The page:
• But can God “remember?”  It’s really a metaphor per Rambam; God cannot be anthropomorphic. Humans are limited by language.
      • Kaplan: “special consideration” – same verb use for God and Noach in 8:1.
      • Fox: “kept Rachel in mind”
    • Rashi (citing Midrash Rabbah 73:2-4) – God is the reason for the birth.  The Midrash asks, what was Rachel’s merit that God “remembered?” and cites a number of reasons.
      • The conception was on Rosh Hashanah, a day of favorable remembrance for all Jews, because on that day, Jews proclaim allegiance to God.
      • The merit of Abraham and Jacob in Psalm 98:3, He remembered His kindness and His faith to the house of Israel; all the ends of the earth have seen the salvation of our God, in which the Midrash renders “His” as referring to Abraham for his kindness and Jacob for his faithfulness, contrary to the plain meaning of “His” as God.
      • Rachel was Jacob’s primary wife, as stated in 46:19.  Elsewhere, Leah, Bilhah and Zilpah are not called “wife.”
      • In Psalm 55:19, He redeemed my soul with peace from the battle that came upon me, because of the many [people who] were with me, it is David who is speaking, but the Sages write that this verse applies to Rachel, who was “redeemed” from the need to marry Esau (the “battle”).  The “many who were with me” refers to Rachel’s bringing Bilhah to conceive on her behalf; to Leah’s prayers; Rachel’s remaining silent when Leah was given to Jacob; and to other matriarch’s prayers.
      • God’s attribute of strict justice אלוהים, is used here, though one would think יהוה, the attribute of mercy, would be more appropriate.  The Sages explain that Rachel deserved to be remembered because of the justice of bringing a rival Bilhah to bear Jacob’s sons.  This act changed justice to mercy in the same way that Leah was heard by אלוהים, in 30:17 so that she could bear Issachar; and like אלוהים remembering Noach in 8:1 so that the waters receded.
      • Opening a womb (i.e., fertility) is one of three aspects of nature over which God has direct control.  The other two are resurrection and rain, for which the Midrash gives proof texts.  It is stated directly in 30:22 that God opened Rachel’s womb.
    • Munk (page 412) – Rachel is by nature barren because her name had no ה, a sign of procreation or fertility. Abraham and Sarah had this letter added to allow them to procreate.  
      • In Genesis 2:4, Rashi comments that the word בְּהִבָּרְאָם [could mean} He created them with the letter “hey,” as it is written (Isaiah 26:4):“for in Yah (יָה) , the Lord, is the Rock of eternity.” With these two letters [“yud” and “hey”] of the Name, He fashioned two worlds, and it teaches you here that this world was created with a “hey” (Menahot 29b)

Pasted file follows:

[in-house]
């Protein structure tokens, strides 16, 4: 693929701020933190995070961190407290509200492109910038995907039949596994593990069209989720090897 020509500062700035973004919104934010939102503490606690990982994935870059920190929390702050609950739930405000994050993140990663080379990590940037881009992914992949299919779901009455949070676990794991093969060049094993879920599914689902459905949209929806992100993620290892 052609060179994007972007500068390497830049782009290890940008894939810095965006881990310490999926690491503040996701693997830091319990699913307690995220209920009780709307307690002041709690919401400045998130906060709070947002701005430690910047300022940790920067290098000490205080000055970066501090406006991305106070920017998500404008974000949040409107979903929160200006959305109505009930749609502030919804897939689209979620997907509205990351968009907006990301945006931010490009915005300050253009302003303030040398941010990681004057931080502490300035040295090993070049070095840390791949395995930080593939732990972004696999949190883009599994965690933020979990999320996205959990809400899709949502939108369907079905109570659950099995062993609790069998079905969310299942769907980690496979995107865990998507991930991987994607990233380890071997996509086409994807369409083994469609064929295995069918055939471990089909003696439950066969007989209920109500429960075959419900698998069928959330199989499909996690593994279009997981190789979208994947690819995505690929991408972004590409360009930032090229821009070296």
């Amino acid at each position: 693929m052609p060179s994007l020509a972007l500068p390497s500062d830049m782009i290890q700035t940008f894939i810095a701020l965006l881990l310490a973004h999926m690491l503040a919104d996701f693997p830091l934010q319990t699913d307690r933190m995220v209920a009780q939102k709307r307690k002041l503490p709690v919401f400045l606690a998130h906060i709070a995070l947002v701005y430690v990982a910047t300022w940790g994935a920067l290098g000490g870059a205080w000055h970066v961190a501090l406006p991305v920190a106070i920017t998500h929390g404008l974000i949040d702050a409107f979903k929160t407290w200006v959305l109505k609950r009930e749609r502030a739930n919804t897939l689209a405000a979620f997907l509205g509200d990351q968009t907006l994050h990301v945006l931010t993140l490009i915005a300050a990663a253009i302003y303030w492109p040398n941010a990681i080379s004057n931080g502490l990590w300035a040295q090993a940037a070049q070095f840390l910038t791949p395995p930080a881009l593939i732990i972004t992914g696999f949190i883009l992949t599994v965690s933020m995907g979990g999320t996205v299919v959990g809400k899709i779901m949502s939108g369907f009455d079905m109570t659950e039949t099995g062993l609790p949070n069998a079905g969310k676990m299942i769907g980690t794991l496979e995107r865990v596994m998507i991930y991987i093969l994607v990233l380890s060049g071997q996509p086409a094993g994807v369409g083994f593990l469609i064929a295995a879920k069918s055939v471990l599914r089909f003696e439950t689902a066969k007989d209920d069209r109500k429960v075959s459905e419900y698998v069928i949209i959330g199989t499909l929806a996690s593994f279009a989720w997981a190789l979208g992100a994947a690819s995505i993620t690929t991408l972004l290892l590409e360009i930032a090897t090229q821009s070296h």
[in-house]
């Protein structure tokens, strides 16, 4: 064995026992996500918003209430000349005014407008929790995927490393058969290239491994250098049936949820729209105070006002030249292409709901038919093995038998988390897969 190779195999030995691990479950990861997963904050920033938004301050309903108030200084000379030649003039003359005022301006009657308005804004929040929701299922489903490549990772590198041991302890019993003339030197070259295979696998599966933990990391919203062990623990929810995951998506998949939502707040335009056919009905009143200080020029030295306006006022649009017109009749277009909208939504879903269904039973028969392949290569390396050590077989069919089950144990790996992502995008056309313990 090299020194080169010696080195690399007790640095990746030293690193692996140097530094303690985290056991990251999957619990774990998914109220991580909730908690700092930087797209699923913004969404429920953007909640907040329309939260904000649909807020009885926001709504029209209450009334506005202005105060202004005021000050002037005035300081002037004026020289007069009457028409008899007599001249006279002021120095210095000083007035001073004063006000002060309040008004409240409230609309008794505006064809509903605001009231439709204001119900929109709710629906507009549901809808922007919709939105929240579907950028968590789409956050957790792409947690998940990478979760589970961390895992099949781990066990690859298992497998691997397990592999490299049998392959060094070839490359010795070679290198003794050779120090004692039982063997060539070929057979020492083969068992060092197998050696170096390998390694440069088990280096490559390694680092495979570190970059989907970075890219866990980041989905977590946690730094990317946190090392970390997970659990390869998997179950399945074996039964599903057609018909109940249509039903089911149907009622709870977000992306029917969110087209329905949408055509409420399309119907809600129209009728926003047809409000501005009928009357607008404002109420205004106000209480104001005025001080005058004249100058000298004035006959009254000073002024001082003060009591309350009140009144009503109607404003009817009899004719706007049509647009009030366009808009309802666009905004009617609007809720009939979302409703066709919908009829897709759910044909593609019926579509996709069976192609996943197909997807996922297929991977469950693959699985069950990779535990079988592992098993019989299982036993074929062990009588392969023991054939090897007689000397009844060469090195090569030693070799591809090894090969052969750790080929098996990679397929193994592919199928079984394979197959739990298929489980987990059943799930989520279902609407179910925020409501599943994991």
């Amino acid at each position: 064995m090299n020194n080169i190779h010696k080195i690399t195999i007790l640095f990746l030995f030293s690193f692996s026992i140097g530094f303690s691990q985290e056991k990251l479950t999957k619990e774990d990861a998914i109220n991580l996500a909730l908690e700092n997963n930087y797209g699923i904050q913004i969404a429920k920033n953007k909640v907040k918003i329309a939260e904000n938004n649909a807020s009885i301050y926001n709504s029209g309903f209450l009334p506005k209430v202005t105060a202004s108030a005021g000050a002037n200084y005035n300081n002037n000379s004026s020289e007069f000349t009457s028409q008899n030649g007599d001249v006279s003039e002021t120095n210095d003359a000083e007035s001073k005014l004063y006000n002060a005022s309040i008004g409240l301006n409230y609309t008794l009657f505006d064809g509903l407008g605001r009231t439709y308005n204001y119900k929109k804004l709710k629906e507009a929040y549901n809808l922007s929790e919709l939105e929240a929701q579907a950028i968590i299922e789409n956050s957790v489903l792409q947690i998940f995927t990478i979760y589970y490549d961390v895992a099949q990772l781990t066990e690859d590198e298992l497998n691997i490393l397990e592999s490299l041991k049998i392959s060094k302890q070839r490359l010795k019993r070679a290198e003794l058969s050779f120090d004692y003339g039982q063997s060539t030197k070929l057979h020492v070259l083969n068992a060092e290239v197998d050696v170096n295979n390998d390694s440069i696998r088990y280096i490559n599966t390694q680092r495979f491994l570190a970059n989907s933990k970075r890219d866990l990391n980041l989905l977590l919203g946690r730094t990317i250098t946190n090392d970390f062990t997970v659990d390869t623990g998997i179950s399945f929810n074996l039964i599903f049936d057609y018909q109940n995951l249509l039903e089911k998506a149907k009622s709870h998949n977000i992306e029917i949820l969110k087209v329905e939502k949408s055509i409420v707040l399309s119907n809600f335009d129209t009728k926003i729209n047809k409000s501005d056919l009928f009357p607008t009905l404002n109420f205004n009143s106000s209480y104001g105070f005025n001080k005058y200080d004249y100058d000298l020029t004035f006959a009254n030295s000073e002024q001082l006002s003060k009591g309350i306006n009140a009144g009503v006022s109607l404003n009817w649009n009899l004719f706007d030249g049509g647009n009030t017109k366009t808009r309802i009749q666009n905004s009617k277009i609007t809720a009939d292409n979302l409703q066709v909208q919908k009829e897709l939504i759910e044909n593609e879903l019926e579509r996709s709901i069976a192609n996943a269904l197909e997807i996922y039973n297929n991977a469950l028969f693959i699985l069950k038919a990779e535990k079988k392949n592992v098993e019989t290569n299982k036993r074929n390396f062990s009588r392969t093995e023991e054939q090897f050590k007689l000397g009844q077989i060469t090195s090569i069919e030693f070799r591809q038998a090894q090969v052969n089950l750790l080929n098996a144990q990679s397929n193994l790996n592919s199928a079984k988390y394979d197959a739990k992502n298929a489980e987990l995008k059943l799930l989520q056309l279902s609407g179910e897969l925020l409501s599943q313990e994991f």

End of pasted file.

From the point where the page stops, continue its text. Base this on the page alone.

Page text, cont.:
• However, Rachel was given the providential ability to procreate even without the letter ה.  It was a miracle, especially since she was declared barren in 29:31.

Wednesday, July 11, 2012

Sibling Rivalry and Mandrakes

Torah Study with Rabbi Marder 7 July 2012  (from Howard S)
  • The continuing saga of Leah vs Rachel as a sibling rivalry
    • Sylvia Rimm, Psychologist [from]: 
In addition to genetic differences, competition among siblings does affect the development of other children in the family, and may be the most important reason why children raised in the same way are so different.  Sometimes, second or third children feel inadequate by comparison to a first sibling and thus search for different areas of expertise. Parents often reinforce those differences because they want to encourage self-esteem in each child and also fear that the second or third child may not be as skilled as the first child. That process often results in parents labeling their children.  
Leah the fertile one; Rachel the lover.
  • Sibling rivalry can continue into adulthood and sibling relationships can change dramatically over the years. Events such as a parent’s illness may bring siblings closer together, whereas marriage may drive them apart, particularly if the in-law relationship is strained. Approximately one-third of adults describe their relationship with siblings as rivalrous or distant. However, rivalry often lessens over time. At least 80 percent of siblings over age 60 enjoy close ties. []